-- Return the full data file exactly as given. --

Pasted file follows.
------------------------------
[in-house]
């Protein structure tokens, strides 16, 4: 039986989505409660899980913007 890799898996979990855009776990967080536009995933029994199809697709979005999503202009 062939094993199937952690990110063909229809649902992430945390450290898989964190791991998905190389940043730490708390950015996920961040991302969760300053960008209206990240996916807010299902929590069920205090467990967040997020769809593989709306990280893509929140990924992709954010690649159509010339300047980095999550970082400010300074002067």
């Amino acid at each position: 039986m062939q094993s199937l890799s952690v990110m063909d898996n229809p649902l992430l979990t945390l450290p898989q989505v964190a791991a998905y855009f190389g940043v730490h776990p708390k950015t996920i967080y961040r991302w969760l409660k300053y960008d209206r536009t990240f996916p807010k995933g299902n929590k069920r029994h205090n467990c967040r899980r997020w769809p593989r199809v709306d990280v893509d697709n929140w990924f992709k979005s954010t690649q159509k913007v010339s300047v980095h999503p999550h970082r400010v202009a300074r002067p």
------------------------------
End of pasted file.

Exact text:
[in-house]
């Protein structure tokens, strides 16, 4: 039986989505409660899980913007 890799898996979990855009776990967080536009995933029994199809697709979005999503202009 062939094993199937952690990110063909229809649902992430945390450290898989964190791991998905190389940043730490708390950015996920961040991302969760300053960008209206990240996916807010299902929590069920205090467990967040997020769809593989709306990280893509929140990924992709954010690649159509010339300047980095999550970082400010300074002067």
């Amino acid at each position: 039986m062939q094993s199937l890799s952690v990110m063909d898996n229809p649902l992430l979990t945390l450290p898989q989505v964190a791991a998905y855009f190389g940043v730490h776990p708390k950015t996920i967080y961040r991302w969760l409660k300053y960008d209206r536009t990240f996916p807010k995933g299902n929590k069920r029994h205090n467990c967040r899980r997020w769809p593989r199809v709306d990280v893509d697709n929140w990924f992709k979005s954010t690649q159509k913007v010339s300047v980095h999503p999550h970082r400010v202009a300074r002067p």